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How Trauma Affects Child Brain Development
A key fact that professionals working with children know is that there are critical developmental times when neural pathways are being formed that can be significantly altered by traumatic events (Perry, 1995, 2009).

Exposure to chronic, prolonged traumatic experiences has the potential to alter children’s brains, which may cause longer-term effects in areas such as:

Attachment: Trouble with relationships, boundaries, empathy, and social isolation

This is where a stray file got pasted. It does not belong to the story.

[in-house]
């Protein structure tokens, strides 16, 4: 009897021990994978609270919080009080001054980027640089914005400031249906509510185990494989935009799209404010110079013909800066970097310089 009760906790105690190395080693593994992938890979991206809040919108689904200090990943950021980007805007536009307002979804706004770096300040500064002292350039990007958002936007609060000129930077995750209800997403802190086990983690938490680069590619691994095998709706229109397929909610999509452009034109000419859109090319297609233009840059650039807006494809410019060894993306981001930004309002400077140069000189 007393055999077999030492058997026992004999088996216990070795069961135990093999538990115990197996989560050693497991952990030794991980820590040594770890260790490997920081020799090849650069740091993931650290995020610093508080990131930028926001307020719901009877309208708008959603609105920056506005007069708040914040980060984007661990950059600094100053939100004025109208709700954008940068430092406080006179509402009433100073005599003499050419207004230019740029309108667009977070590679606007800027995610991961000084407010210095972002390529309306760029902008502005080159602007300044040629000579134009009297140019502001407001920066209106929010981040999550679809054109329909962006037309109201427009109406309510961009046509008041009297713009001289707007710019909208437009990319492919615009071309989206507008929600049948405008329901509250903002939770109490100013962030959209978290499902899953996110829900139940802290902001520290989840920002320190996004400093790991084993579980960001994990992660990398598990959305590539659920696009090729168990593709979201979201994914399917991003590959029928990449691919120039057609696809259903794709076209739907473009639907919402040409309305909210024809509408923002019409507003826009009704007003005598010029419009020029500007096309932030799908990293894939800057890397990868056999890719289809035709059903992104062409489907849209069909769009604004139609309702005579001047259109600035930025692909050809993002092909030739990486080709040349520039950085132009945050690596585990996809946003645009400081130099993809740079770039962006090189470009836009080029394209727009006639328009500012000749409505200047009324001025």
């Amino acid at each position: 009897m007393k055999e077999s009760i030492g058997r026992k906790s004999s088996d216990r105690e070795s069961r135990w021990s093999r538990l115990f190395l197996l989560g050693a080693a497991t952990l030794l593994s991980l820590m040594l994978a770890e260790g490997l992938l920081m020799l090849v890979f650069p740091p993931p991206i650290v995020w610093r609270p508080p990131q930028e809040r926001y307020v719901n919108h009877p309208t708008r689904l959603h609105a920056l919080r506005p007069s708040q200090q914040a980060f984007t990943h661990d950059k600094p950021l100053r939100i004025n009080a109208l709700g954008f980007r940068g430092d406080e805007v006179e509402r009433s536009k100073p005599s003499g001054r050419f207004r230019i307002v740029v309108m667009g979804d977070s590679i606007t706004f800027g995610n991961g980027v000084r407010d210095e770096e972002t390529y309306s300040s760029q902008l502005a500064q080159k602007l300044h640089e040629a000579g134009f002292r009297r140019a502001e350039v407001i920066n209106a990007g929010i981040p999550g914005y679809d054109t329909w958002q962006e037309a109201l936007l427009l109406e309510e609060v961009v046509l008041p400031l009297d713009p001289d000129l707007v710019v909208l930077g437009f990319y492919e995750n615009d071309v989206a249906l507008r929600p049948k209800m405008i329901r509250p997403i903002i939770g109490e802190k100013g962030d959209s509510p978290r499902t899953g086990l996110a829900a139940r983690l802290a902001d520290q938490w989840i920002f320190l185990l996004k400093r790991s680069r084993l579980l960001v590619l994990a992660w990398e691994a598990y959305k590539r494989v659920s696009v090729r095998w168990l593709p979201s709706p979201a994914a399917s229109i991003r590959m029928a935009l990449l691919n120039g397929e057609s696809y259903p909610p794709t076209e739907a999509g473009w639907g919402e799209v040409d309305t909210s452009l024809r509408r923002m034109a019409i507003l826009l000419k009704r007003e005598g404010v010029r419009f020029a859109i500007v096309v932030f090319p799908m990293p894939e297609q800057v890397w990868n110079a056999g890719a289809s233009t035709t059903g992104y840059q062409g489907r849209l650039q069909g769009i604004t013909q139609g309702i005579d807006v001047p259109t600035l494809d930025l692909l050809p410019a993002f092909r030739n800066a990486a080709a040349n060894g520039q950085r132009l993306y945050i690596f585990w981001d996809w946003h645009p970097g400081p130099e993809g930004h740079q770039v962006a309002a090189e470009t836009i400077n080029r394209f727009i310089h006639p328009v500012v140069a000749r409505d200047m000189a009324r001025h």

Physical Health: Impaired sensorimotor development, coordination problems, increased medical problems, and somatic symptoms

Emotional Regulation: Difficulty identifying or labeling feelings and communicating needs

Dissociation: Altered states of consciousness, amnesia, impaired memory

Cognitive Ability: Problems with focus, learning, processing new information, language development, planning and orientation to time and space

Self-Concept: Lack of consistent sense of self, body image issues, low self-esteem,shame and guilt

Behavioral Control: Difficulty controlling impulses, oppositional behavior, aggression, disrupted sleep and eating patterns, trauma re-enactment

Source: Cook, et al, 2005

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